Like most retailers, Gordman’s Department Stores takes loss prevention seriously. The family clothing store chain, headquartered in Omaha, Neb., made the strategic decision to move to electronic article surveillance (EAS) in the mid 1990s, when the technology was exploding and the field becoming crowded with competitors. Confident that they could obtain the technology from virtually any of the companies they considered, Gordman’s greater concern was service. With ambitious growth plans, they needed a partner who could keep pace with and even anticipate expanding needs.

In the end, their decision was between Checkpoint Systems of Thorofare, N.J., and one rival. Each installed its EAS system for Gordman’s on a nine-month trial. Checkpoint emerged the winner, and Gordman’s has never looked back.

Service impact

"Technology offers tremendous advantages in loss protection, until the day you need help getting it to work properly," said Rich Palmer, Gordman’s director of asset protection. "Many vendors put all their energy into the sale, and once you buy you never see them again. Checkpoint took a chance on us when we were a small company, made a commitment to us and lived up to it." Both sides have clearly benefited.

Gordman’s rolled the system out to its 24-store network. Inventory shrinkage immediately started to decline as internal theft was sharply curtailed. Since then, the chain has grown to 45 locations in 10 states, and Checkpoint’s EAS serves all but one of them. Palmer estimated that shrinkage would be 0.5 to 0.75 points higher without EAS, which now includes source tagging, radio frequency identification and integrated labeling. "We hold the stores to very high standards of compliance, and Checkpoint supports that," he noted.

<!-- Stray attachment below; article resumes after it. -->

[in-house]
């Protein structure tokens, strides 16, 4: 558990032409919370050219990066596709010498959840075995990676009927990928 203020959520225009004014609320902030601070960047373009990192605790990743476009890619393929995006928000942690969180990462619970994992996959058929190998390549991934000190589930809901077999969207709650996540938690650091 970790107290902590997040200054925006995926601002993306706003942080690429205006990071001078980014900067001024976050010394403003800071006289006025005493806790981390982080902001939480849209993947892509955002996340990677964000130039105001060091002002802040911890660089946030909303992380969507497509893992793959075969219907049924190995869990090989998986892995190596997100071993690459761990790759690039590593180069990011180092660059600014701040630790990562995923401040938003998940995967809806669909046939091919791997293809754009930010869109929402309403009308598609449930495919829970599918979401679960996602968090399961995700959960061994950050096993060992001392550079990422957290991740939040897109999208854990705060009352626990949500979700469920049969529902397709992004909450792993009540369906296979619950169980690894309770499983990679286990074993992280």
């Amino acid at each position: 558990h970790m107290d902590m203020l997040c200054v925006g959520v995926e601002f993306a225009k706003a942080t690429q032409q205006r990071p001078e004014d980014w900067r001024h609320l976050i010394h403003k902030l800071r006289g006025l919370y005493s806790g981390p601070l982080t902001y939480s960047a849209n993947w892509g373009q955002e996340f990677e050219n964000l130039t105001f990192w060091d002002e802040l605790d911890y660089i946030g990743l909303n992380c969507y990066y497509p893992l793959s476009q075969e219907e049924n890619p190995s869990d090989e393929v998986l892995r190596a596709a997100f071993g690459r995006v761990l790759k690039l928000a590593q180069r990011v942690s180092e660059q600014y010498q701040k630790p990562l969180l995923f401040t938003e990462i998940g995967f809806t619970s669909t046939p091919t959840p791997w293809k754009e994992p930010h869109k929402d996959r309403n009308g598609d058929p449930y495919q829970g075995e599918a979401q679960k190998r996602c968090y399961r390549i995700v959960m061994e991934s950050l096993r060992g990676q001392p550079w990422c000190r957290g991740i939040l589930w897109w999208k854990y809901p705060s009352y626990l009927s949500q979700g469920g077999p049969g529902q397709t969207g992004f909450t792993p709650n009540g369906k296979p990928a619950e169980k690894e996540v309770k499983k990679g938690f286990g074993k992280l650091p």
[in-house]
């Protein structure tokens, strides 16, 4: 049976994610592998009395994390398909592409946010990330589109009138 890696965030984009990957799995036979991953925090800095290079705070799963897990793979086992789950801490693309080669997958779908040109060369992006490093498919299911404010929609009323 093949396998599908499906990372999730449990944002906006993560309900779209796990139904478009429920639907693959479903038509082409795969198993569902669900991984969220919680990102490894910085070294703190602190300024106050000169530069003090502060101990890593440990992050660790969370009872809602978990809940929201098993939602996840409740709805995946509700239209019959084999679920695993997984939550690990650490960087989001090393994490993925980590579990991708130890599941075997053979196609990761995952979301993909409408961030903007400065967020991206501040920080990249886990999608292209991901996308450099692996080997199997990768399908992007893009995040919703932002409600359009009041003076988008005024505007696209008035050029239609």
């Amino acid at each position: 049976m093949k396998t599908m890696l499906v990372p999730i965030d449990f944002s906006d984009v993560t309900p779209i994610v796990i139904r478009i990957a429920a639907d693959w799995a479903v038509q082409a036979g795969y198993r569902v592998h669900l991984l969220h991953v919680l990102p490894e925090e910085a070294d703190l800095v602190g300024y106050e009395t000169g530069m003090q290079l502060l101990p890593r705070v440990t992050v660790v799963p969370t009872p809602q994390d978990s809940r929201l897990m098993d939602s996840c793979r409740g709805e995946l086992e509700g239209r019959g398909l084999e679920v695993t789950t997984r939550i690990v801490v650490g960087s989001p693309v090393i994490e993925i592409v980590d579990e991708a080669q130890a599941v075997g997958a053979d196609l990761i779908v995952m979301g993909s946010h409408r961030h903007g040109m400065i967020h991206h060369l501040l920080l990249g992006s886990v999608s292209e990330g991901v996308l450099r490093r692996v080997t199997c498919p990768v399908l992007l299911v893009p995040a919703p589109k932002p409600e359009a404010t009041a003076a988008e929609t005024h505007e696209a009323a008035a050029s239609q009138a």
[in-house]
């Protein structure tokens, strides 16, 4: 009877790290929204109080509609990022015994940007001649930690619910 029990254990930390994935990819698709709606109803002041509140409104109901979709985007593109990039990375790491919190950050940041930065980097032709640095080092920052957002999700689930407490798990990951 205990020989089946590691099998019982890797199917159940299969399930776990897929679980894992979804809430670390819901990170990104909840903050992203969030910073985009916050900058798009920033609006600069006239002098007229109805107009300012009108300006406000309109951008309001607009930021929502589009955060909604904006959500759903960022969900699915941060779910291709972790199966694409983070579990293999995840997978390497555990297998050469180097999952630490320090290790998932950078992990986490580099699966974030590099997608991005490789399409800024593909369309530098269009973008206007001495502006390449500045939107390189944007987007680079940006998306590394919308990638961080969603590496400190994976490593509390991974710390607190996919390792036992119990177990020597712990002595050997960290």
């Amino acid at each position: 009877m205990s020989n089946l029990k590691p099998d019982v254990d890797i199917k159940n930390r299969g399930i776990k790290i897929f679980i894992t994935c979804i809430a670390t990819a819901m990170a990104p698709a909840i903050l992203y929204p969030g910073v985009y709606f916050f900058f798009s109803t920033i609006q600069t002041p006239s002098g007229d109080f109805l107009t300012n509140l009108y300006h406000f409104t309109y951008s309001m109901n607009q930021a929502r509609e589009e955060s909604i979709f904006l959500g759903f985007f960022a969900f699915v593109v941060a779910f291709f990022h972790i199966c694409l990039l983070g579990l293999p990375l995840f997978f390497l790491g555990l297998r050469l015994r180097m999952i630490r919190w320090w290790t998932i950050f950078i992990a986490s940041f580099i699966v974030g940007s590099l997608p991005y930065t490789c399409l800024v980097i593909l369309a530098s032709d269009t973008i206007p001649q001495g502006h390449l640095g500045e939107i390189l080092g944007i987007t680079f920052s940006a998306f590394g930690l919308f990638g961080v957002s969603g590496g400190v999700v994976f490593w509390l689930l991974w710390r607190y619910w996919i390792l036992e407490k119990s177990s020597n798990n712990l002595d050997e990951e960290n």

The Gordman’s tradition of continuously improving on the status quo found a willing partner. Beginning in 2001, Gordman’s began using Clarity Passport fire and burglary protection system and security video, which have become standard features of every new store in the still-growing Gordman’s network. Four more stores are planned to open before the end of 2004.

A time saver

"Checkpoint’s service to Gordman’s allows us to deliver better service to our customers, which in turns fuels our expansion," said Palmer. Prior to that, store managers spent too much time on internal issues such as false alarms that brought the fire department to the door or the effort of trying to catch employee thieves in the act. Now they have more time to direct their focus more profitably on ways to attract and keep customers.

Beyond typical EAS and retail security such as those at Gordman's Stores, protection and inventory controls are transforming thanks to the improvements in technology and the concept of source tagging. The latter is the process of building a read or read/write tag into a product, package or pallet. The item can then be tracked for a diversity of purposes from manufacturing and distribution to warehousing and onto the store floor.

With annual inventory shrinkage losses of $33 billion in the United States and 28.9 billion in Western Europe, retailers are demanding such new solutions to recover lost profits. So it’s no wonder that EAS source tagging is widely recognized as a solution.

The embedding of disposable security labels at the point of manufacture or packaging can, according to some retail security executives, improve profitability, reduce shrinkage and increase sales by taking items merchandise out of lock-up.

On the retail side, EAS source tagging can reduce or eliminate labor costs for in-store tagging, reduce training requirements while discouraging employee theft.